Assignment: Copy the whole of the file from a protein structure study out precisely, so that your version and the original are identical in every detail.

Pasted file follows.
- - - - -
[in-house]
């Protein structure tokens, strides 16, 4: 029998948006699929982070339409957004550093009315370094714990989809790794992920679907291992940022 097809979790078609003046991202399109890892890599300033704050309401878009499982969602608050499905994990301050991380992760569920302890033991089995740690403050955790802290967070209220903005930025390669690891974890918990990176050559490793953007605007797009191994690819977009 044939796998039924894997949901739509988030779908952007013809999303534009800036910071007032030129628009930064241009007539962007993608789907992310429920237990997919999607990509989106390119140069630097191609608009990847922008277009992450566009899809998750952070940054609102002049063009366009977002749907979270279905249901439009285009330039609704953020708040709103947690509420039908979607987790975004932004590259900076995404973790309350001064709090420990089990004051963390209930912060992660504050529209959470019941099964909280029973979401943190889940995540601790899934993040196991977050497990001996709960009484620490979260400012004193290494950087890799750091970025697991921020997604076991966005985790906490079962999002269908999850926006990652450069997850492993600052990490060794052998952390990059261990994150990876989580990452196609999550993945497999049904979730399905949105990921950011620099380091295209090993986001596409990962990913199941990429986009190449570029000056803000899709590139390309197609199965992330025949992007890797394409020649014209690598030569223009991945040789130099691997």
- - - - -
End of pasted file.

[in-house]
């Protein structure tokens, strides 16, 4: 029998948006699929982070339409957004550093009315370094714990989809790794992920679907291992940022 097809979790078609003046991202399109890892890599300033704050309401878009499982969602608050499905994990301050991380992760569920302890033991089995740690403050955790802290967070209220903005930025390669690891974890918990990176050559490793953007605007797009191994690819977009 044939796998039924894997949901739509988030779908952007013809999303534009800036910071007032030129628009930064241009007539962007993608789907992310429920237990997919999607990509989106390119140069630097191609608009990847922008277009992450566009899809998750952070940054609102002049063009366009977002749907979270279905249901439009285009330039609704953020708040709103947690509420039908979607987790975004932004590259900076995404973790309350001064709090420990089990004051963390209930912060992660504050529209959470019941099964909280029973979401943190889940995540601790899934993040196991977050497990001996709960009484620490979260400012004193290494950087890799750091970025697991921020997604076991966005985790906490079962999002269908999850926006990652450069997850492993600052990490060794052998952390990059261990994150990876989580990452196609999550993945497999049904979730399905949105990921950011620099380091295209090993986001596409990962990913199941990429986009190449570029000056803000899709590139390309197609199965992330025949992007890797394409020649014209690598030569223009991945040789130099691997």